Is Sitting Bad for you – How to Reverse Problems from A Desk Job – What is Flexion
In this talk, Mark Cheng outlines his tips for training ideas that help reverse the flexion habits of people who spend their days sitting. He’ll teach you the most important aspects to address, and what to look for in terms of results.
“After all this sitting, when people who have to bend forward to grab something off the floor the primary point of motion starts at the lumbar spine instead of the hips. It’s not that their hips can’t bend. It’s that their lumbar spine, taking into account the timing, starts the movement first. The thoracic spine becomes rigid above the lumbar spine. Pertaining to extending and flexing, instead of being fluid, the thoracic spine becomes locked up, so rotation becomes inhibited, as well. To give these people who are the hours-long office jockey or commuter types a means to get out of that situation, movement facilitation is in broad strokes.” ~Mark Cheng
• Joint by Joint Theory (1:45)
• Working on Breath (3:50)
• Soft Tissue Considerations (6:20)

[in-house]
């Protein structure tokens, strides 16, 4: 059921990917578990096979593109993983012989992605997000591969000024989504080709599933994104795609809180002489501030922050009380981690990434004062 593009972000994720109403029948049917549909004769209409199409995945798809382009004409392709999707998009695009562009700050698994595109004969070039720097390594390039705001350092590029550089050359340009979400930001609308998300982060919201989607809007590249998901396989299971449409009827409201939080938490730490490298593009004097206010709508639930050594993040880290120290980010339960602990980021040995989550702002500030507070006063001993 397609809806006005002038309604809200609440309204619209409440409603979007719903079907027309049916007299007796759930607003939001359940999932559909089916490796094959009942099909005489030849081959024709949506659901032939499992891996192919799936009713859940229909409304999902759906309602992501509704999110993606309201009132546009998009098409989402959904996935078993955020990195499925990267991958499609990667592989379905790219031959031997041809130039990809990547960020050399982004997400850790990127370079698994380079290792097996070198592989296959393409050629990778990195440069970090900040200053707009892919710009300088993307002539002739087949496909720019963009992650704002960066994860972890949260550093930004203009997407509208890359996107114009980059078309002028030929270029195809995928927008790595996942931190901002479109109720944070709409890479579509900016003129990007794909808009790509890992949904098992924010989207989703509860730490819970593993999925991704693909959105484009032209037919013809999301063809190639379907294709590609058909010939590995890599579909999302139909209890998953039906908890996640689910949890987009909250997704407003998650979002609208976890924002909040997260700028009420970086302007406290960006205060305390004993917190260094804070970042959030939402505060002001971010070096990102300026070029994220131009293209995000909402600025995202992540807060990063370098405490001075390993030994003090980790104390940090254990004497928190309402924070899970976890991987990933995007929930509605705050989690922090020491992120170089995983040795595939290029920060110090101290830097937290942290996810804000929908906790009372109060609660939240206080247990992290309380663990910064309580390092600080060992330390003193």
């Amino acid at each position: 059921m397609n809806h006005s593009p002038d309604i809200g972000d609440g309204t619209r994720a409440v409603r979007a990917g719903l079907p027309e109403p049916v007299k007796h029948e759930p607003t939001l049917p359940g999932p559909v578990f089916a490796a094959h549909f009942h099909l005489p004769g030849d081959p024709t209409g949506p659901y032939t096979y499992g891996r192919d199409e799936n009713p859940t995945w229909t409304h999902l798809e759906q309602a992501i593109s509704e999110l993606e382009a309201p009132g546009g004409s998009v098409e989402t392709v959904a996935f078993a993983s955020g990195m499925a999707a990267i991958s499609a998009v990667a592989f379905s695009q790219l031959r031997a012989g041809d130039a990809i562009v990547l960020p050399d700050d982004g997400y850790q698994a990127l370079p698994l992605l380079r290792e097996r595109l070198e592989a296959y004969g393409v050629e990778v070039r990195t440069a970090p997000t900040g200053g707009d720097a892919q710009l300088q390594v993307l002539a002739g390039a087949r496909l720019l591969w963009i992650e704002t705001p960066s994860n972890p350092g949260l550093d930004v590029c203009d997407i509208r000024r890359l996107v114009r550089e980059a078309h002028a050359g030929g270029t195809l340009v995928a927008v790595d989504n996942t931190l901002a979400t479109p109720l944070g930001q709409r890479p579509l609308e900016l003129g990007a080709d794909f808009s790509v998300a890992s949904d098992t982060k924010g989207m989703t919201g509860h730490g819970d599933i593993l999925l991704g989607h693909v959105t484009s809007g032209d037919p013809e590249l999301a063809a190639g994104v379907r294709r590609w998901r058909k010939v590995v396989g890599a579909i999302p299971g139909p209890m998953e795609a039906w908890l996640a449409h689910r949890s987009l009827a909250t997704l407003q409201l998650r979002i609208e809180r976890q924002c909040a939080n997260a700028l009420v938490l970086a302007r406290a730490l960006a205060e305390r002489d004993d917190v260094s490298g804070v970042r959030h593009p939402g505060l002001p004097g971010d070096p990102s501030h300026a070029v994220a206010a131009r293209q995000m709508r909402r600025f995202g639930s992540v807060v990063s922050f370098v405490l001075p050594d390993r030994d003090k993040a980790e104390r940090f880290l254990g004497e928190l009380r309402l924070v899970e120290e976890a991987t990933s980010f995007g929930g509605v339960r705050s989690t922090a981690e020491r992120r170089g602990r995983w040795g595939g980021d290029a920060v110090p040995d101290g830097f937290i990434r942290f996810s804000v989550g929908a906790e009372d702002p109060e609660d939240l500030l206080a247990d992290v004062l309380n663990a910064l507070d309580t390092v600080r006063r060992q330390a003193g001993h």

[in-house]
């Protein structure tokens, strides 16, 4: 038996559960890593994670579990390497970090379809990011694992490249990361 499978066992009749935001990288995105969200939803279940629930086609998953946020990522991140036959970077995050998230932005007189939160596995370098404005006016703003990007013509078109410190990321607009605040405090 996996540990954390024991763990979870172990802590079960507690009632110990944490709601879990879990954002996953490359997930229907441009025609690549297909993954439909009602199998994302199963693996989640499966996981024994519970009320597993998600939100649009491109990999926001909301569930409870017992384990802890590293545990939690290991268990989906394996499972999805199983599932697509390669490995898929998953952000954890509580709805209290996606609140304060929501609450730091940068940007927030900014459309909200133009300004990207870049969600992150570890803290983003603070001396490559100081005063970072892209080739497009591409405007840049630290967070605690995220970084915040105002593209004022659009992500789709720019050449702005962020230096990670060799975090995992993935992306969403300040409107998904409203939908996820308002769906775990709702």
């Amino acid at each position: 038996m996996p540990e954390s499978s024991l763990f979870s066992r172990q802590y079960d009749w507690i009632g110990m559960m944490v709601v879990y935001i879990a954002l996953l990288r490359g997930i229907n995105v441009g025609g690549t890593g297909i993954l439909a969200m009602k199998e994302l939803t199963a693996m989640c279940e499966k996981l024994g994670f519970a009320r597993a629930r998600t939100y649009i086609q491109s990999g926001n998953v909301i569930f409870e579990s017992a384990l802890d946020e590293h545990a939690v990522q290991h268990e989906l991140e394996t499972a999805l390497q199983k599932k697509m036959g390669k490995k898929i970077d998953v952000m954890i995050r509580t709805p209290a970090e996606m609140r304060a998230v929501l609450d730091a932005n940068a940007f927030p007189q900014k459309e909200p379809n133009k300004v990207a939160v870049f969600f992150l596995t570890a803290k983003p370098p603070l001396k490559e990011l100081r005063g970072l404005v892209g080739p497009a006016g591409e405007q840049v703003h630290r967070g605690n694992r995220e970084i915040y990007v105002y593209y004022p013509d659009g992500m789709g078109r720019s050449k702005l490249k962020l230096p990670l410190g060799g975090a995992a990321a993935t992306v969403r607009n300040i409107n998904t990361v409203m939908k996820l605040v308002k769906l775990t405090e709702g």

• Challenge Posture (10:35)
• Movement Facilitation (13:15)
Mark Cheng, L.Ac., Ph.D., is the chief physician of the Chung-Hua Institute in Los Angeles. He has Masters and Doctorate degrees in Chinese medicine and acupuncture, and is a life-long martial arts practitioner. Dr. Cheng is a Senior SFG kettlebell instructor and a faculty member of Functional Movement Systems, a TRX Sports Med certified instructor and a human performance consultant.You can stay in touch with his lecture schedule on his site at drmarkcheng.com.
Roland Denzel –
Important stuff OUTSIDE of the gym! 172 hours per week, you can easily undermine your progress in the gym with the 167 hours that most of us spend doing things other than training. Mark’s talk helps illustrate that and what you can do to help. We live in the real world, with PCs, phones, cars, and desks, and Mark’s talk gives you real world tactics to combat these detriments to our training and health.